Louis Armstrong’s Unknown Addiction

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Louis Armstrong’s Unknown Addiction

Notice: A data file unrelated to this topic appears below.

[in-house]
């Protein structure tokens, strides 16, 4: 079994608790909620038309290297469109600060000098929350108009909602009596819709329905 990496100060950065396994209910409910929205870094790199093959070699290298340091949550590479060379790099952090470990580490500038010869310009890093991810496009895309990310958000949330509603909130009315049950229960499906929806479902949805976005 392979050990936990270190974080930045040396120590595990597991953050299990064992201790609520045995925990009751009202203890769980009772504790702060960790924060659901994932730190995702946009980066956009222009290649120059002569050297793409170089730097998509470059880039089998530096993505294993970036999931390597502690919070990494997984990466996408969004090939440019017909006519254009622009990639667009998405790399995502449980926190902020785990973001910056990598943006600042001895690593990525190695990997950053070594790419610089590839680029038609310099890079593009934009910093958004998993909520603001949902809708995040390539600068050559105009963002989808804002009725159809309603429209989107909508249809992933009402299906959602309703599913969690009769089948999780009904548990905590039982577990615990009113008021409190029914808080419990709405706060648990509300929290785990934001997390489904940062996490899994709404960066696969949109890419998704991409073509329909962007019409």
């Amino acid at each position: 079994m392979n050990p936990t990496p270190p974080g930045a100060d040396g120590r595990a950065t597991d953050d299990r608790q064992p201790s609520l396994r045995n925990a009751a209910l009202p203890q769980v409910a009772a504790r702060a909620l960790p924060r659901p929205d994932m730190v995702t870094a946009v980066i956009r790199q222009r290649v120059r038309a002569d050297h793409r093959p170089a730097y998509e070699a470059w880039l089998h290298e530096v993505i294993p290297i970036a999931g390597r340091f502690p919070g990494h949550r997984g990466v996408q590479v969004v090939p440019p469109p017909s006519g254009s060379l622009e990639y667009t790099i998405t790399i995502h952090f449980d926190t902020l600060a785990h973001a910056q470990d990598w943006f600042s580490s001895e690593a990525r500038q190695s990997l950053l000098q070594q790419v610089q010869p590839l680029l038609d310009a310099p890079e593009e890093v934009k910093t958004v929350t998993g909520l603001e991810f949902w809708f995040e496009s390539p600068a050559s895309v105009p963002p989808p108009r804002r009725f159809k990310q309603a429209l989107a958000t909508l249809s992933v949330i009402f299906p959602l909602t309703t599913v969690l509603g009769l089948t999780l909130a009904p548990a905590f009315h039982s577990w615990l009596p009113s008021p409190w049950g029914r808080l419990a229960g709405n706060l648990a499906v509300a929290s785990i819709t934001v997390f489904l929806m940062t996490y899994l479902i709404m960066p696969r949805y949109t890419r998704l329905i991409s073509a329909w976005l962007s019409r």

Emil Sirbulescu Louis Armstrong’s Unknown Addiction, or the (Un)Willing Autobiographer Autobiography is the simultaneously historical record and literary artifact,  psychological case history and spiritual confession, didactic essay and ideological testament. Albert Stone 1. Introduction The lyrics of Louis Armstrong’s piece “Let’s Call the Whole Thing Off” reveal surprising linguistic peculiarities which bring the famous singer’s musical work much closer to a linguist’s job. Here are some revealing excerpts: You like potato and I like potahto, You like tomato and I like tomahto Potato, potahto, Tomato, tomahto, Let’s call the whole thing off […] So if you like pyjamas and I like pyjahmas, I’ll wear pyjamas and give up pyjahmas For we know we need each other so we, Better call the whole off off Let’s call the whole thing off. It looks as if the poet/singer plays with his words, discovering unexpected mean-ings, and thus offering himself to new interpretations. It is an invitation to a close reading of his writings, which reverberate with the sounds, vocabulary, and sentence structures of his native New Orleans. Indeed, it is quite unusual to consider Luis Armstrong as an author, and most of the European fans of his songs know little or nothing of Satchmo’s published works. Actually, there are two books written: Swing that Music  (1936), and Satchmo: My Life in New Or-leans  (1954), to which we should add  Louis Armstrong in His Own Words    228 Emil Sirbulescu (1999), a collection of letters. A closer approach to his writings reveals a differ-ent person, a sharp observer of the world around him, of those people and events that eventually shaped his existence. This is what I have been trying to capture in this presentation: a different and almost unknown facet of Satchmo’s not so simple personality. It is not our intention to retell the Satchmo story, but to place his memoirs in the much larger tradition of African American life writing. Un-doubtedly, Louis Armstrong was not only one of the greatest jazzmen in the his-tory of the genre. He was an American institution, a jazz ambassador to the world. His rich personality, his love of the music he played and the people with whom he played it, his joy of life, were engulfing. 2. On Autobiographies and Memoirs The Concise Oxford Dictionary  offers several definitions for the memoir and au-tobiography. Briefly, we are dealing with a historical account or biography writ-ten from personal knowledge or special sources, a personal account of one’s own life, meant to be published, which may  take literary form. The literary form is not compulsory. Generally speaking, a memoir – or an autobiography, as the case may be – is a rather special category of diary, having certain sources and functions. Auto- biographies are not written to remain unknown. Moreover, they have been writ-ten by artists or non-artistic personalities who use the word, sound, and their art to justify themselves to their contemporaries and posterity. Their importance re-sides in the events they describe and comment upon. It is very possible that they will later become literary works in themselves, and that the author will be later considered as their own character, but the initial function of a memoir or an au-tobiography is not an aesthetic one. Autobiographies written by different celebrities are meaningful as far as the respective celebrities have behind themselves a richness of actions they ac-complished, or events they witnessed or even set in motion. Thus, we have auto- biographies of Saint-Simon, Churchill and De Gaulle, Chaplin and Louis Armstrong. The question is: Are they literary works? Maybe not, but they all have the chance to become so. There are several causes that contribute to the alleged inaccuracy or even imposture that has been attributed to autobiography. As early as 1929, in his  As- pects of Biography , André Maurois systematizes these causes into a number of categories. The first category Maurois mentions is “oblivion.” According to the  Louis Armstrong’s Unknown Addiction 229 French biographer, we are prone to forget many of the events of our existence. Further on, Maurois refers to what he calls “distortion” or “voluntary amnesia”  justified by aesthetic reasons, mostly in the case of those authors who happen to  be talented artists as well. Then, there is another kind of distortion due to a natu-ral censorship exerted by the spirit upon everything disagreeable. Censorship may also be exerted by decency. Last but not least, there is voluntary censorship due to reason. Certain events in one’s life are later explained by rationalization. He/She invents a system of causes for which the event would constitute the ef-fect. Thus, an event is conferred with an exemplary value. Actually, the event is the work of chance. One important aspect should not be ignored: in this particular case, the lack of authenticity is not a literary criterion. As a matter of fact, all authors dec-lare that they are totally sincere, and we must take this at face value. The au-thor’s introduction, an always present component in the structure of any confes-sion, usually resorts to a reversal of the conative function of language – that cap-tatio benevolentiae  supported by such elements as sincerity and uniqueness common to all authors, irrespective of time and place. In order to stand on our guard against any ambiguities, we should not forget that any individual in this world will only tell of him/herself stories that can be encoded. The same materi-al – the word – is used for the most intense passions and for the most insignifi-cant sensations. The word is used by the author to talk about him/herself or about his/her characters. Individuals with the most unusual experiences are not more favored than those exhibition visitors who can only utter the ‘How beauti-ful!’ stereotype in front of the paintings on display. The literature of confession is and continues to be a convention, just like all other literary conventions. Finally, whatever an author presents about himself is a certain image that he/she might not recognize after a while. Kio Gisors, the protagonist of Ma-lraux’s  La condition humaine  records his own voice on discs. When listening to the recordings, he fails to recognize it. His father explains: “We hear the voice of the others with our ears, while our own voice we hear with our throat; even if you plug your ears, you will hear your own voice.” This might be the mechan-ism we could imagine as characteristic of the author and his/her autobiography. Philippe Lejeune, in his essay “The Autobiographical Pact,” gives the fol-lowing definition to the autobiography: “[autobiography] is a retrospective narr-ative produced by a real person concerning his own existence, focusing on his individual life, in particular on the development of his personality” (192).  230 Emil Sirbulescu Commenting on Lejeune’s definition, Kenneth Mostern considers that it “would quickly take us into the referential problematic on the side of the necessity of reference to a thing called a ‘personality,’ probably […] an already given and unconstructed reification” (Mostern 33). Later on, the French critic acknowl-edges the inadequacy of this definition when it comes to establish whether a text  belongs or does not belong to the genre of autobiography, and he introduces the notion of the ‘autobiographical pact,’ the very word ‘pact’ being an explicitly metaphysical notion rather than a contractual metaphor. Such an autobiographical pact comes in several forms which have in common “their intention to honor” the “signature” of the autobiographer. This intention is demonstrated with reference to the title page of any given book; it is here that “we make use of a general textual criterion, the identity (‘identical-ness’) of the name  (author-narrator-protagonist). The autobiographical pact is the affirmation in the text of this identity, referring back in the final analysis to the name  of the author on the cover” (Lejeune 13, 14). Further on, the same author offers a surprising addition to his definition: In spite of the fact that autobiography is impossible, this in no way pre-vents it from existing. Perhaps, in describing it, I in turn took my desire for reality; but what I had wanted to do, was to describe this reality in its reality, a reality shared by a great number of authors and readers. (131-32) In  Autobiography and Black Identity Politics: Racialization in Twentieth-Century America , Kenneth Mostern offers a pattern that allows readers to prop-erly understand contemporary theories on autobiography. We are invited to posi-tion ourselves according to two distributive axes: an axis of referentiality, and an axis of subjectivity. In this case, “Referentiality” refers to the question of whether autobiography is to be understood as representing, or as nonrepresentational with regard to, a real world external to the text. “Subjectivity” refers to discussions of the posi-tion of the speaking subject, the “I” (or, in those few cases without “I,” the point of view) which narrates the autobiographical text – its social po-sitioning and construction, its number, its autonomy, its relationship to other subject-positions. No definition of autobiography is possible without some explicit or implicit position along each of these axes. (28)  Louis Armstrong’s Unknown Addiction 231 In his seminal study The Black Atlantic: Modernity and Double Con- sciousness  Paul Gilroy refers to the tradition of African American autobiogra- phy, and considers that autobiography “expresses in the most powerful way a tradition of writing in which autobiography becomes an act or process of simul-taneous self-creation and self-emancipation” and the presentation of a public persona thus becomes a founding motif within the expressive culture of the African diaspora […] Eagerly received by the [abolition] movement to which they were addressed, these [autobio-graphies] helped to mark out a dissident space within the bourgeois public sphere which they aimed to suffuse with their utopian content. The auto- biographical character of many [public] statements is thus absolutely cru-cial. (69) Kenneth Mostern comments on Gilroy’s statement only to conclude that “The tradition of African-American writing is thus one in which political com-mentary necessitates, invites, and assumes autobiography as its rhetorical form” (11). According to Mostern, Gilroy’s claim that the autobiographical mode of political representation is, then, a culturally-based ethical pattern, is borne out by the extent to which nearly all   African-American political leaders (regardless of poli-tics; self-designated or appointed by one or another community) have chosen to write personal stories as a means of theorizing their political  positions. (11-12) In his “Race,” Writing and Difference  (1985) Henry Louis Gates Jr. con-tributed the following comment on Black autobiography: The narrated, descriptive “eye” was put into service as a literary form to  posit both the individual “I” of the black author as well as the collective “I” of the race. Text created author; and black authors, it was hoped, would create, or re-create, the image of the race in European discourse. The very  face  of the race was contingent upon the recording of the black voice . Voice presupposed a face, but also seems to have been thought to determine the very contours of the black face. (11) One interesting approach to the genre is that offered by William Spenge-mann who, in his The Forms of Autobiography: Episodes in the History of a Li-